PC: What kind of quantitative skills do such departments look for?

KR: It depends on the field. In healthcare, we are looking at how clinical trials are powered and we are also involved in market projection. For example, in the case of prostate cancer, you look at the therapeutic space and determine different treatments being developed. Therefore, you also make a lot of estimates in terms of how big the market opportunity is and how many patients can be treated, how a particular drug is differentiated from what is already in the market, and the other drugs that are being developed in the market and then you come up with the potential market share. Additionally, you also do revenue projections. You build profit and loss models, balance sheet, cash flow and you also do a lot of valuations in terms of discounted cash flow. These are some of the skillsets needed for evaluating a company and a candidate possessing such may be the best fit.

PC: Do you suggest pursuing a postdoctoral fellowship if a mid-career graduate student has decided on transitioning into corporate eventually?

KR: It depends on that individual’s situation and it is not necessary to do a postdoc if one has made up their mind to enter corporate. It varies from person to person. Some are successful in landing a position in corporate immediately after their PhD. For others, it doesn’t work out that way. It all depends on how much time you need and being a postdoc provides you that additional time where you prepare yourself for the successful transition.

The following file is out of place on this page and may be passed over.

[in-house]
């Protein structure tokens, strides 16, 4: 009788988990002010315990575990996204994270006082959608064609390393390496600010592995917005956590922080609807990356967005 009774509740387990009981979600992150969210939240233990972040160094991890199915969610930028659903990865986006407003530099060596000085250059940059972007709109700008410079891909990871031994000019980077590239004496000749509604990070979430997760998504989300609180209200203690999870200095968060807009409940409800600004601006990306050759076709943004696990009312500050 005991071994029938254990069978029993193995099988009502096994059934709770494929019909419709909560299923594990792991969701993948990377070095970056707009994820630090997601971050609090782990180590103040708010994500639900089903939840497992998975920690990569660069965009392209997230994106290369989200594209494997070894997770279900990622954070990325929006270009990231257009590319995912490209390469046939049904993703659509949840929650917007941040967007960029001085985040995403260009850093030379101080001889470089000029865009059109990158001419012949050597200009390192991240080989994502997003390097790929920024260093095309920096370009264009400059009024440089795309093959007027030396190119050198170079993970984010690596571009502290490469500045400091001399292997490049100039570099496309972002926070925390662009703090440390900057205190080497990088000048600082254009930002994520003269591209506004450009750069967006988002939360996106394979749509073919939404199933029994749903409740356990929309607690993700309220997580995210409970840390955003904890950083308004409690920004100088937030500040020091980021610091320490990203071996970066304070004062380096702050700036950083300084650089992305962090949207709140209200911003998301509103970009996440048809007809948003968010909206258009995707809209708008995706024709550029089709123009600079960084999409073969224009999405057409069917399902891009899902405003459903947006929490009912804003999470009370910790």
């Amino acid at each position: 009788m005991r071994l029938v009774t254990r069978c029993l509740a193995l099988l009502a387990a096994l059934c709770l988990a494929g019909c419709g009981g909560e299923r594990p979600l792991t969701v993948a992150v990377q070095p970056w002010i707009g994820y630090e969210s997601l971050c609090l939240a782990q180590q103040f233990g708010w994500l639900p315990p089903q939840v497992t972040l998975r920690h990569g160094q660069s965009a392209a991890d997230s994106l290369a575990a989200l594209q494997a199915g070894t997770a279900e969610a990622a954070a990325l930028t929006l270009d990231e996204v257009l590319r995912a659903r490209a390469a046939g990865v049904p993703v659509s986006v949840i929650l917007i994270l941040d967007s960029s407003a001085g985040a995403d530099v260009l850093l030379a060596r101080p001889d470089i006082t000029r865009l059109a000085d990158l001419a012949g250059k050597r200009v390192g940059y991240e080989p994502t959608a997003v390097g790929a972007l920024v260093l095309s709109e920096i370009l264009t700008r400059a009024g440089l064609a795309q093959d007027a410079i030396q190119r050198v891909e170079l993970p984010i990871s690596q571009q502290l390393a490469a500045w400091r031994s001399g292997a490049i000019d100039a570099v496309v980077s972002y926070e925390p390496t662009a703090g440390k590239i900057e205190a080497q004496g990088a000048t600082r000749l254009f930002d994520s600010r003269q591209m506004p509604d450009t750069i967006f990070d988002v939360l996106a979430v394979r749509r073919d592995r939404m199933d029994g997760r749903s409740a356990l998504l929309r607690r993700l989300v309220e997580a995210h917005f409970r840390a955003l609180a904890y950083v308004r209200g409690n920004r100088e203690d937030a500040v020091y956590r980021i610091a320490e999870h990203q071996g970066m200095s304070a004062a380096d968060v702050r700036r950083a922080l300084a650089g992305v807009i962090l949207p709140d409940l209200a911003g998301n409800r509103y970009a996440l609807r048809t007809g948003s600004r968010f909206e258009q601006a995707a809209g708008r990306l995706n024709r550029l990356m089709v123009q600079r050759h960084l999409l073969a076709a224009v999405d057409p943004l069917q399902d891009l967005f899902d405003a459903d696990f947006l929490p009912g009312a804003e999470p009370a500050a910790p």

PC: How crucial is networking for a person who wants to transition from academia to corporate?

KR: Networking is very important and it also helps to converse with people in the field in order to understand what a typical job involves and what are the skills needed. It also provides a better idea on how best can you put yourself in those shoes and determine if this is what you would want to pursue. You also need to base your decisions on personal situations. Some people are married and some people have kids by the end of their PhD/postdoc. I guess one needs to take a holistic view of your their circumstances and then decide what would be the right career for them.